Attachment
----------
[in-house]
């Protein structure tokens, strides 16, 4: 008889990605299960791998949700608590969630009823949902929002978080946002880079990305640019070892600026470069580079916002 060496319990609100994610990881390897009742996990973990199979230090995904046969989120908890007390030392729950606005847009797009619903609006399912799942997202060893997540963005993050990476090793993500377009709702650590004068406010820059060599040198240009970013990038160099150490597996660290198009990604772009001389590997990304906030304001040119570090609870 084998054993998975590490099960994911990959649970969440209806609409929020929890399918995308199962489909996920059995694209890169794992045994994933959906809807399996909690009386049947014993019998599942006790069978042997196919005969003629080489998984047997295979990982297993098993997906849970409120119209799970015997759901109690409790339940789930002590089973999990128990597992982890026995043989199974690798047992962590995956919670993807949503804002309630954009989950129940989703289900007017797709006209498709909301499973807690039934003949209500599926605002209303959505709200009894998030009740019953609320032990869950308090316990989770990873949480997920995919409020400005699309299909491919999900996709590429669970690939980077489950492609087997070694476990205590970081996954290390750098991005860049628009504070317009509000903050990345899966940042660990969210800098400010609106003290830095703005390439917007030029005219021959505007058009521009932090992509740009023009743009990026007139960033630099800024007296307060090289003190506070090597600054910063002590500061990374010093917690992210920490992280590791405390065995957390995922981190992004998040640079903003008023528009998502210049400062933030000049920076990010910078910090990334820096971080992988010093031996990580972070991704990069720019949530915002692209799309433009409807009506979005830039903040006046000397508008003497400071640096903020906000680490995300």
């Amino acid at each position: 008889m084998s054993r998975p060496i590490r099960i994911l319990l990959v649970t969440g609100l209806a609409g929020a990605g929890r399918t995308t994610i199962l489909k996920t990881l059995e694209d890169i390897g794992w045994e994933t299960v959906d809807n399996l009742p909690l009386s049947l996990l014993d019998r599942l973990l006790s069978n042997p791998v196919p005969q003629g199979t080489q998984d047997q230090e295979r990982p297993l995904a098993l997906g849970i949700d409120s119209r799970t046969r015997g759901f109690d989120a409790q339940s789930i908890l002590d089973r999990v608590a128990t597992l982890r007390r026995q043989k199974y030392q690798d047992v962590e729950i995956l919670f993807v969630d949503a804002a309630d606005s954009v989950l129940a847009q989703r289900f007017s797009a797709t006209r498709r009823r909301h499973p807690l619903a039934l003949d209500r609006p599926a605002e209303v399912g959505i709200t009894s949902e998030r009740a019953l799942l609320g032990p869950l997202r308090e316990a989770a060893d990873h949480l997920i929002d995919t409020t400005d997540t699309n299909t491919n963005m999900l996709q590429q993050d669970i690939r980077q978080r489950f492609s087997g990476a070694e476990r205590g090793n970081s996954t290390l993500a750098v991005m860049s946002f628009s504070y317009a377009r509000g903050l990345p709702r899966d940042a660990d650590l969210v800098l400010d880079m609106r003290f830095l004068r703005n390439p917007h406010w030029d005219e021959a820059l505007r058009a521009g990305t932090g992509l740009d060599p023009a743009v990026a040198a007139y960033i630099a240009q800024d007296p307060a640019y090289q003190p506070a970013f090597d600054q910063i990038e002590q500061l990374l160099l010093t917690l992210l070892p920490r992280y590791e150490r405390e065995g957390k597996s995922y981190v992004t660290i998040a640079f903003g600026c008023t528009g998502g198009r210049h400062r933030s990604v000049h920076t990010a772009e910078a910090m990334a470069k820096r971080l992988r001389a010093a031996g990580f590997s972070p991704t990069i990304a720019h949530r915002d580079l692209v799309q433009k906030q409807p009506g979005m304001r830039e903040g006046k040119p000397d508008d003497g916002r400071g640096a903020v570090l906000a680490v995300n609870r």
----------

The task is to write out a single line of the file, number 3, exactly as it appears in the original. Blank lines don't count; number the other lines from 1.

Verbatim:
């Amino acid at each position: 008889m084998s054993r998975p060496i590490r099960i994911l319990l990959v649970t969440g609100l209806a609409g929020a990605g929890r399918t995308t994610i199962l489909k996920t990881l059995e694209d890169i390897g794992w045994e994933t299960v959906d809807n399996l009742p909690l009386s049947l996990l014993d019998r599942l973990l006790s069978n042997p791998v196919p005969q003629g199979t080489q998984d047997q230090e295979r990982p297993l995904a098993l997906g849970i949700d409120s119209r799970t046969r015997g759901f109690d989120a409790q339940s789930i908890l002590d089973r999990v608590a128990t597992l982890r007390r026995q043989k199974y030392q690798d047992v962590e729950i995956l919670f993807v969630d949503a804002a309630d606005s954009v989950l129940a847009q989703r289900f007017s797009a797709t006209r498709r009823r909301h499973p807690l619903a039934l003949d209500r609006p599926a605002e209303v399912g959505i709200t009894s949902e998030r009740a019953l799942l609320g032990p869950l997202r308090e316990a989770a060893d990873h949480l997920i929002d995919t409020t400005d997540t699309n299909t491919n963005m999900l996709q590429q993050d669970i690939r980077q978080r489950f492609s087997g990476a070694e476990r205590g090793n970081s996954t290390l993500a750098v991005m860049s946002f628009s504070y317009a377009r509000g903050l990345p709702r899966d940042a660990d650590l969210v800098l400010d880079m609106r003290f830095l004068r703005n390439p917007h406010w030029d005219e021959a820059l505007r058009a521009g990305t932090g992509l740009d060599p023009a743009v990026a040198a007139y960033i630099a240009q800024d007296p307060a640019y090289q003190p506070a970013f090597d600054q910063i990038e002590q500061l990374l160099l010093t917690l992210l070892p920490r992280y590791e150490r405390e065995g957390k597996s995922y981190v992004t660290i998040a640079f903003g600026c008023t528009g998502g198009r210049h400062r933030s990604v000049h920076t990010a772009e910078a910090m990334a470069k820096r971080l992988r001389a010093a031996g990580f590997s972070p991704t990069i990304a720019h949530r915002d580079l692209v799309q433009k906030q409807p009506g979005m304001r830039e903040g006046k040119p000397d508008d003497g916002r400071g640096a903020v570090l906000a680490v995300n609870r």